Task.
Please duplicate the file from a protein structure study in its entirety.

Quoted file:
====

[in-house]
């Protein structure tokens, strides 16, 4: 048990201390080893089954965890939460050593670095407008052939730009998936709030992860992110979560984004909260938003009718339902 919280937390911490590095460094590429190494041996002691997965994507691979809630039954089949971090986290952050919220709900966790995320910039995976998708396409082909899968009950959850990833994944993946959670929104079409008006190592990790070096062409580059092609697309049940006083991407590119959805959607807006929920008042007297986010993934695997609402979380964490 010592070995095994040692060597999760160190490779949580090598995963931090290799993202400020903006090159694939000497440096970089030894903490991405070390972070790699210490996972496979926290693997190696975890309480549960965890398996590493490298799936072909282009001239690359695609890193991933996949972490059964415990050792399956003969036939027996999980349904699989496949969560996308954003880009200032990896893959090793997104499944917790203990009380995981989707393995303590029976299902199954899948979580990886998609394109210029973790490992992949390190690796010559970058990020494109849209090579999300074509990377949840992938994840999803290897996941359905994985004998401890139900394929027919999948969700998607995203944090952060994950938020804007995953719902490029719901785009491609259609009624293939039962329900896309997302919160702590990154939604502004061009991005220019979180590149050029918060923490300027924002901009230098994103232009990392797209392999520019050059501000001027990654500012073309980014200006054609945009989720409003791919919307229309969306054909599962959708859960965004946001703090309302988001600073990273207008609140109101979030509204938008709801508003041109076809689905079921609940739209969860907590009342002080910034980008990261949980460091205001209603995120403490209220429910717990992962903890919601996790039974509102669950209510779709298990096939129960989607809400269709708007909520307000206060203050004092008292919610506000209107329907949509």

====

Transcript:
[in-house]
């Protein structure tokens, strides 16, 4: 048990201390080893089954965890939460050593670095407008052939730009998936709030992860992110979560984004909260938003009718339902 919280937390911490590095460094590429190494041996002691997965994507691979809630039954089949971090986290952050919220709900966790995320910039995976998708396409082909899968009950959850990833994944993946959670929104079409008006190592990790070096062409580059092609697309049940006083991407590119959805959607807006929920008042007297986010993934695997609402979380964490 010592070995095994040692060597999760160190490779949580090598995963931090290799993202400020903006090159694939000497440096970089030894903490991405070390972070790699210490996972496979926290693997190696975890309480549960965890398996590493490298799936072909282009001239690359695609890193991933996949972490059964415990050792399956003969036939027996999980349904699989496949969560996308954003880009200032990896893959090793997104499944917790203990009380995981989707393995303590029976299902199954899948979580990886998609394109210029973790490992992949390190690796010559970058990020494109849209090579999300074509990377949840992938994840999803290897996941359905994985004998401890139900394929027919999948969700998607995203944090952060994950938020804007995953719902490029719901785009491609259609009624293939039962329900896309997302919160702590990154939604502004061009991005220019979180590149050029918060923490300027924002901009230098994103232009990392797209392999520019050059501000001027990654500012073309980014200006054609945009989720409003791919919307229309969306054909599962959708859960965004946001703090309302988001600073990273207008609140109101979030509204938008709801508003041109076809689905079921609940739209969860907590009342002080910034980008990261949980460091205001209603995120403490209220429910717990992962903890919601996790039974509102669950209510779709298990096939129960989607809400269709708007909520307000206060203050004092008292919610506000209107329907949509």